United States District Court, W.D. Missouri, Central Division
NANETTE K. LAUGHREY UNITED STATES DISTRICT JUDGE.
March 31, 2014, the Court ruled that Defendants, Sho-Me Power
Electric Cooperative (“Sho-Me Power”) and Sho-Me
Technologies (“Sho-Me Tech”), were both liable
for crossing the class members' land to operate their
commercial telephone business without first obtaining
commercial telecommunications easements from the landowners.
Doc. 396. It found liability based on both trespass and
unjust enrichment. Plaintiffs elected at trial to proceed on
their unjust enrichment claim, and a jury awarded Plaintiffs
$79, 014, 140 in actual damages. Doc. 619.
Sho-Me Defendants appealed. On appeal, the Eighth Circuit
reversed this Court's grant of summary judgment on the
unjust enrichment claim but affirmed the grant of summary
judgment on the trespass claim. Barfield v. Sho-Me Power
Elec. Coop., 852 F.3d 795, 799-804 (8th Cir. 2017). The
Eighth Circuit ordered the matter remanded, giving the
landowners a right to pursue damages on their trespass claim
if they elected to do so.
second trial, a jury found Plaintiffs' damages for the
trespass to be $129, 211, 337 and awarded Plaintiffs punitive
damages in the amount of $1, 300, 000. Doc. 859. Before the
matter was submitted to the jury, however, Defendants filed a
Rule 50(a) motion. For the reasons set forth below,
Sho-Me's Rule 50(a) motion is denied.
Power placed fiber optic cable on its electric transmission
easement across the class members' land for
telecommunications purposes. Neither Sho-Me Power nor Sho-Me
Tech had an easement to cross the class member's land for
the purpose of commercial telecommunications. Nonetheless,
the fiber optic system was intentionally developed to have
far more capacity than Sho-Me Power needed to meet its own
internal telecommunication needs, because Sho-Me Power
planned to lease its excess capacity to Sho-Me Tech for a
commercial telecommunications business. P29; Doc. 867, Tr.
221:10-21, 225:2-14; 219:15-220:1. Sho-Me Tech then entered
into multiple contracts, with various entities, for
telecommunications services on Sho-Me Power's fiber optic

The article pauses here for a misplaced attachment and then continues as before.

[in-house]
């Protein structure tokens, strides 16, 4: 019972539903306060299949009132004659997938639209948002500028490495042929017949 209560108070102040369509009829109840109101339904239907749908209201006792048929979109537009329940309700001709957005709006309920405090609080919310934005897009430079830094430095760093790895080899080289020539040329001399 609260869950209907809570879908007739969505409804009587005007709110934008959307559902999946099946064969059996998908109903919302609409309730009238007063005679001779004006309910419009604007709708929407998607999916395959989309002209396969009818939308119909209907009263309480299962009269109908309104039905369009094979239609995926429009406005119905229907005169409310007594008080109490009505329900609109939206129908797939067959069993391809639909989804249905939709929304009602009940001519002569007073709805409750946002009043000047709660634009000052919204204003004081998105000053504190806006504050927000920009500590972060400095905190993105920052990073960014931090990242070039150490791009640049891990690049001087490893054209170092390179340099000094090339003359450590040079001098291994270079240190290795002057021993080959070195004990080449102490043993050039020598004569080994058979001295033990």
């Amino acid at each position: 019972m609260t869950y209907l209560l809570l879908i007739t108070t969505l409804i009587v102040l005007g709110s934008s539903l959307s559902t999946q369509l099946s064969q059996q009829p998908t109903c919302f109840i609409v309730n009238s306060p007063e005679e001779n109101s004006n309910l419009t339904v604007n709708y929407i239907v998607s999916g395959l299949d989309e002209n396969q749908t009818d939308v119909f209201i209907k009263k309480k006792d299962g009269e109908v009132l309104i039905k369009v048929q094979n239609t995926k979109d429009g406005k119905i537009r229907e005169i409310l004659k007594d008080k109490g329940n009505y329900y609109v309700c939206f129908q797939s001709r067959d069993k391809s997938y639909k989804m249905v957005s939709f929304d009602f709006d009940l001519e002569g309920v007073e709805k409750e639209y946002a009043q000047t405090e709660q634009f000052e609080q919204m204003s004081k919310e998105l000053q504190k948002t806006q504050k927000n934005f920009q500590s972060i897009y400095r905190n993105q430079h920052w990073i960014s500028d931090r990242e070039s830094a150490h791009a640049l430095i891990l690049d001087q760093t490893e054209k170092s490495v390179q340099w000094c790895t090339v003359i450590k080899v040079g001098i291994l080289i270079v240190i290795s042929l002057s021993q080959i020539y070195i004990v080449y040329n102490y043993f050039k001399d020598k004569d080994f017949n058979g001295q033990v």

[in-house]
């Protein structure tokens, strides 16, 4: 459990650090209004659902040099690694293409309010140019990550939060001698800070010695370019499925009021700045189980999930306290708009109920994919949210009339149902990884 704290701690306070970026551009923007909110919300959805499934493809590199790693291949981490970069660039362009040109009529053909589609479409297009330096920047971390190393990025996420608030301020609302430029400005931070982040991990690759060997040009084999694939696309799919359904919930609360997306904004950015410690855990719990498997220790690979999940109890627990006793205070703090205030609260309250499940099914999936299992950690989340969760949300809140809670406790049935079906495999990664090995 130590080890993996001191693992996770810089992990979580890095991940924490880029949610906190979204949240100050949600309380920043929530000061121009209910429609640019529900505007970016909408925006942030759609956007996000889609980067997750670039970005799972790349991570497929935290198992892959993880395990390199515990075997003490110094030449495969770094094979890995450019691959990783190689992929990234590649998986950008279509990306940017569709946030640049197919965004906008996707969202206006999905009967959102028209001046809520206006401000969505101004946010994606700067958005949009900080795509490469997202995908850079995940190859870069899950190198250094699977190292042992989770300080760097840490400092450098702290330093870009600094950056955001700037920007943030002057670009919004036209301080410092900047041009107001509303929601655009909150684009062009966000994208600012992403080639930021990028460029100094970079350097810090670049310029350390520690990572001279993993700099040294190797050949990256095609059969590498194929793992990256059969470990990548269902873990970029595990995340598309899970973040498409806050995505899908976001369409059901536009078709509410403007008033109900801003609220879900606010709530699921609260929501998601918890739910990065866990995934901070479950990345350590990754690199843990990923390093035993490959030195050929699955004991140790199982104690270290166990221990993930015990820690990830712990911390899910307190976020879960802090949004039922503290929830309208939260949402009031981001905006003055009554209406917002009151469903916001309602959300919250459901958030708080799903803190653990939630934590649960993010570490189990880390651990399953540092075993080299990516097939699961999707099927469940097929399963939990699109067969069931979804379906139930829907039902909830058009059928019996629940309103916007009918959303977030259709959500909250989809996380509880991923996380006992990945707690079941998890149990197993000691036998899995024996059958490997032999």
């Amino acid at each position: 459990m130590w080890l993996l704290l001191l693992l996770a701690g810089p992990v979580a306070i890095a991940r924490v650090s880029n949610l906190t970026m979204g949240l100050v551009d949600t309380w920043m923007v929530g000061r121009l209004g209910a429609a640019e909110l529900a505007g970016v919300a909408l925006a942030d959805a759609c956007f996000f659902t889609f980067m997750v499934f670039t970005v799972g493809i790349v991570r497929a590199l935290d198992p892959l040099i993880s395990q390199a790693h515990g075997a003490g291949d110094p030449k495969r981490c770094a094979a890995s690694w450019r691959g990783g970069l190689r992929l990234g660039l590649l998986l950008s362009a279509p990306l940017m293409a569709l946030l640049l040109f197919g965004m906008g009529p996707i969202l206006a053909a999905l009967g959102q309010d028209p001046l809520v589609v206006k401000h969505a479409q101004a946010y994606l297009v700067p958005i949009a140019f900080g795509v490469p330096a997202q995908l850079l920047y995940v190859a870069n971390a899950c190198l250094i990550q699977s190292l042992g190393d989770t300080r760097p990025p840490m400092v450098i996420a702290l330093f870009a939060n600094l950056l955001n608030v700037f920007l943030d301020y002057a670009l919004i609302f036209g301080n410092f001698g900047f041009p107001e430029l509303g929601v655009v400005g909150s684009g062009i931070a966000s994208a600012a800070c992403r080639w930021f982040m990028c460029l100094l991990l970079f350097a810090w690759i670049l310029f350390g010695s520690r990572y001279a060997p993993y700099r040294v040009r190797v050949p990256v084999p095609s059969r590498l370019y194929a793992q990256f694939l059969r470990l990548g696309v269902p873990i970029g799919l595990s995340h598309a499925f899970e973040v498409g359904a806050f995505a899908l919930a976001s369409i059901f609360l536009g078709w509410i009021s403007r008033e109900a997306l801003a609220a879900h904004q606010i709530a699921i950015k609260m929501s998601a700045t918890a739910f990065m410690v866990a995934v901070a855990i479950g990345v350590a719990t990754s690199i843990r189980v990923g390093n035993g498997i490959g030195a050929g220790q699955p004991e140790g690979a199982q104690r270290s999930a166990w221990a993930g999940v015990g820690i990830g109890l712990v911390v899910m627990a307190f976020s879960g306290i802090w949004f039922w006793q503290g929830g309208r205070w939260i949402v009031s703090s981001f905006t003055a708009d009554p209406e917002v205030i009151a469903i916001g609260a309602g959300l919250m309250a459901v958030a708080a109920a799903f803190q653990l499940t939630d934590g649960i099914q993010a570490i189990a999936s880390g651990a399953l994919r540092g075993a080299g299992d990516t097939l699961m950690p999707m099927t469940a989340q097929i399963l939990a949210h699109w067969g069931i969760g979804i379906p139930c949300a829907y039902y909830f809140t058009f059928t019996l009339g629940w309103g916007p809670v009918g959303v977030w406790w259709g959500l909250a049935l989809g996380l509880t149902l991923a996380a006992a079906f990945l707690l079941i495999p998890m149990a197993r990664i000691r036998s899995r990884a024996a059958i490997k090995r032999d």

network. Doc. 867, Tr. at 228:5-10; P47; Doc. 868, Tr. at
300:2-302:21. At the time of trial, Sho-Me Tech's
revenues were approaching $320 million annually. Doc. 868,
Tr. at 288:12-17-22; P56.
Sho-Me Power had the right to condemn property for electric
transmission and even telecommunications purposes related to
its electric services, it had no right to condemn property
for commercial telecommunications. Indeed, Missouri law
prohibited it from operating a commercial telecommunications
business at all. Nevertheless, Sho-Me Power created Sho-Me
Tech to operate a commercial telecommunications business.
P31; Doc. 868, Tr. at 292:2-11. Sho-Me Tech had no employees
and was for all intents and purposes operated by Sho-Me
Power. Doc. 868, Tr. at 351:10-23. Much of the revenue
generated by Sho-Me Tech's extensive telecommunications
business was transferred to Sho-Me Power, permitting Sho-Me
Power to reduce its customers' electric rates. Doc. 868,
Tr. 294:10-13. Sho-Me Power provides the lowest-priced
wholesale electric service in Missouri and the third
lowest-priced wholesale electric service in the United
States. Doc. 870, Tr. 672:14-23. Sho-Me Tech has been
described as the best investment Sho-Me Power ever made. Doc.
868, Tr. 355:2-4.
Motion for Judgment as a Matter of Law Standard
Rule of Civil Procedure 50 provides that a court may enter
judgment as a matter of law against a party after the party
has been fully heard if there is no legally sufficient
evidentiary basis for that party's claims. Fed.R.Civ.P.
50(a)(1). “[T]he law places a high standard on
overturning a jury verdict because of the danger that the
jury's rightful province will be invaded when judgment as
a matter of law is misused.” Bavlsik v. Gen.
Motors, LLC, 870 F.3d 800, 805 (8th Cir. 2017)
(quotation marks and citation omitted). “Judgment as a
matter of law is proper only when the evidence is such that,
without weighing the credibility of the witnesses, there is a
complete absence of probative facts to support the
verdict.” Browning v. President Riverboat
Casino-Mo., Inc., 139 F.3d 631, 634 (8th Cir. 1998).
argue for judgment as a matter of law as to both compensatory
damages and punitive damages.
The Nature of the Trespass
first ask the Court to reconsider its earlier ruling that the
trespass is temporary, not permanent. Doc. 847, at 11-17. If